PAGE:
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Hi, I’d recommend the anti-depressants as the typical side effect is weight gain. I take 30mg of amytriptyline every evening which ensures I get a good nights sleep and also makes me want to eat more.

I find that some dietitians assume that a high sugar calorie diet will help with weight gain. Whilst is can work for many, it didn’t work for me because of the bloating and dumping. Try some simple high calorie food like chips and cheese.

Also, find out if there is a local OPA group as it would be good to meet people that have gone through the eating and other challenges.

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Hi Laverock,

I am approaching two years since my IL when I was 76. I was a fit and active man who loved his garden and helping my daughters out with DIY. After a worry about swallowing the GP put me on Omeprazole which helped. Hower almost a year later when the problem did not resolve i went for an endoscopy. It was not peasant and we learned I had cancer of the lower Oesophagus and stomach. Chemo was hard and resulted in my having DVT in my lower left leg and thus having to inject with heparin for the next 4 months.

I have to say the operation went well and I hoped to go home after 8 days.Unfortunately I had a lower lung collapse and was taken back into ICU for five days. However I was discharged after 15 days,

The first few weeks were very hard. I did want to eat became very tired all the time and hated vomiting which happened a few times. From a Thirteen and a half stone man I was now 10.4 and a scan and gastroscopy was carried out both of which were clear. My GP suggested I was depressed and worrying about food issues and put me on Citalapram for three months. It did the trick and I could eat without fear of vomiting. I picked up a lot of help from this board and my wife was fantastic and so patient with me.

I would say it was at least a year before I was starting to get back on top of things. We have had three holidays in Spain and go again in May. I walk everyday and ride my excercise bike dailey. Above all I am able to look after my garden.

To sum up i will be 79 next and so glad I am able to enjoy life and have a superb family. Yes it is hard to start with but it does get better and above all having a loving supportive wife to encourage you is the most important factor even though at times it is hard in those first few months.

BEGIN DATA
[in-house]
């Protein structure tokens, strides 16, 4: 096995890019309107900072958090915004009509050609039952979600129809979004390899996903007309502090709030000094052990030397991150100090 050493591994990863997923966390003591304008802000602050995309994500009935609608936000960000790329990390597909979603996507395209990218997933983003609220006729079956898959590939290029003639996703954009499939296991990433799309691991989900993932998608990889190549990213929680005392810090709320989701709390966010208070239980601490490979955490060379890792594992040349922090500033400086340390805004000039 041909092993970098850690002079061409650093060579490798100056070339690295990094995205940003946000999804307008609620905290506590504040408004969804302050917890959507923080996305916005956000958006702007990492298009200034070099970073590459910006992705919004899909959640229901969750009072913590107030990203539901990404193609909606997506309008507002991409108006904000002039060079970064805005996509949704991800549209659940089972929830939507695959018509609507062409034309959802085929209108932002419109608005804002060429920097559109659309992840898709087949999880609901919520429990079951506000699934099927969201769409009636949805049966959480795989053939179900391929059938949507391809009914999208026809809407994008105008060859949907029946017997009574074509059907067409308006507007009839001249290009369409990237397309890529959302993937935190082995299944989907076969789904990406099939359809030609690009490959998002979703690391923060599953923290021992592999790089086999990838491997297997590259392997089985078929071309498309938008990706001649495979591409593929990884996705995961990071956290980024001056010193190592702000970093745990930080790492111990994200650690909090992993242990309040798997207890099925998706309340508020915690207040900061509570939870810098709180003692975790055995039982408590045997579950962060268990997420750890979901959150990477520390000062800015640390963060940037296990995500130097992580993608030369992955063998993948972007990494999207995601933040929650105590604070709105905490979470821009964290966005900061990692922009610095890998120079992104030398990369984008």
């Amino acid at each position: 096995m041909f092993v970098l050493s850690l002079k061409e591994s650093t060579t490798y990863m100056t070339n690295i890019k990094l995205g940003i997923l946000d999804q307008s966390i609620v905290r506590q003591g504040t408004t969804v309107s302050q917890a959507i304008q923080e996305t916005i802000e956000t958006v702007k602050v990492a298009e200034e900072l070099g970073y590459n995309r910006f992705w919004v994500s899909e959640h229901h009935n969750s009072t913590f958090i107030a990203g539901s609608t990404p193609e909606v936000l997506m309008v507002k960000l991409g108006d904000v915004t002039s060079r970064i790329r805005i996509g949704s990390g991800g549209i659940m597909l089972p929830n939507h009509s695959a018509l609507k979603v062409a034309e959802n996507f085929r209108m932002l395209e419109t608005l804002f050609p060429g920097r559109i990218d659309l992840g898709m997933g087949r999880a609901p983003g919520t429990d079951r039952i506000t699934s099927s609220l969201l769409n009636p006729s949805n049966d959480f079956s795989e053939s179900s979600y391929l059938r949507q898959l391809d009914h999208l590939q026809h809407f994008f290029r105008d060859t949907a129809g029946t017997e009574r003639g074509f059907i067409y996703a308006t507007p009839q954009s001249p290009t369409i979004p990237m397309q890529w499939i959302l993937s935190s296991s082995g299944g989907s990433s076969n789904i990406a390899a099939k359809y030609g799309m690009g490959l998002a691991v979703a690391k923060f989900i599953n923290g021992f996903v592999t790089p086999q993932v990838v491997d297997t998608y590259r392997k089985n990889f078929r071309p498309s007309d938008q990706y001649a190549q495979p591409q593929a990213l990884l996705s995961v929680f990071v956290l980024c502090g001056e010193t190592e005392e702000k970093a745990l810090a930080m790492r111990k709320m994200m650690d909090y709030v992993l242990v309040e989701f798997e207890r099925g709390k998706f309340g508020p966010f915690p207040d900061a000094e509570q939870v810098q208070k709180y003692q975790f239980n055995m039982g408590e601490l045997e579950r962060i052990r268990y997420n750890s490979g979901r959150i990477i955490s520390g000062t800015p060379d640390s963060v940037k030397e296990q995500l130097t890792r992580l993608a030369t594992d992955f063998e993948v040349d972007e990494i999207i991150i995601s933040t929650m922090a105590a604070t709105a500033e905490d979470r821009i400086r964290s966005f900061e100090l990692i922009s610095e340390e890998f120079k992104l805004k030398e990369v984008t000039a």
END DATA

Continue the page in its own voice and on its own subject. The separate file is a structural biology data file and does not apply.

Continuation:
I wish you both well

Andrew

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Thank you for this, Sidesaddle, it's very encouraging, and good to hear of your experience considering you and my husband are of a similar age. Like you he was very active before his treatment , playing golf, bowls and curling, we have a big garden and he enjoyed looking after it with me, now he feels useless and too weak to do the things he used to. Even a walk with his dog tires him out completely , and I hesitate to ask him to carry out even the smallest of DIY jobs. Hopefully his newly prescribed anti-depressant will have the same effect as yours and we will start to see some real progress. We're swithering this week about cancelling a cruise we'd booked to go to the Baltic in June, I thought it would be something to work towards, a goal, but now I'm not sure, he would be 8 months post-op with none of the post chemo or post-op problems you had. I daresay we could cancel nearer the time if he isn't making much progress.

As the wife of an IL patient I'd say it's almost as hard for us, caring and watching our dearest suffering so much and only being able to do so much to help.

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I am 67 and also 4 months post IL op and have lost 20 kilos and cannot it on no matter what I eat My dietitian told me to just hang in there as it could take up to two years for the body to get used to its new circumstances. Eat frequently and try tasty snacks to stimulate apertite. I go for Asian yum Cha dim sims curry puffs and the like, stay away from too much sugar and add some raw salad and bread or noodles This seems to keep my strength up even if I look like an inmate from a concentratipn camp. And yes I have noticed a bit of chemo brain hyperbaric oxygen therapy helped me I believe The MS society in U.K. Has a network of affordable centres for this service

Hope this helps

CJ Mudgee Nsw Aust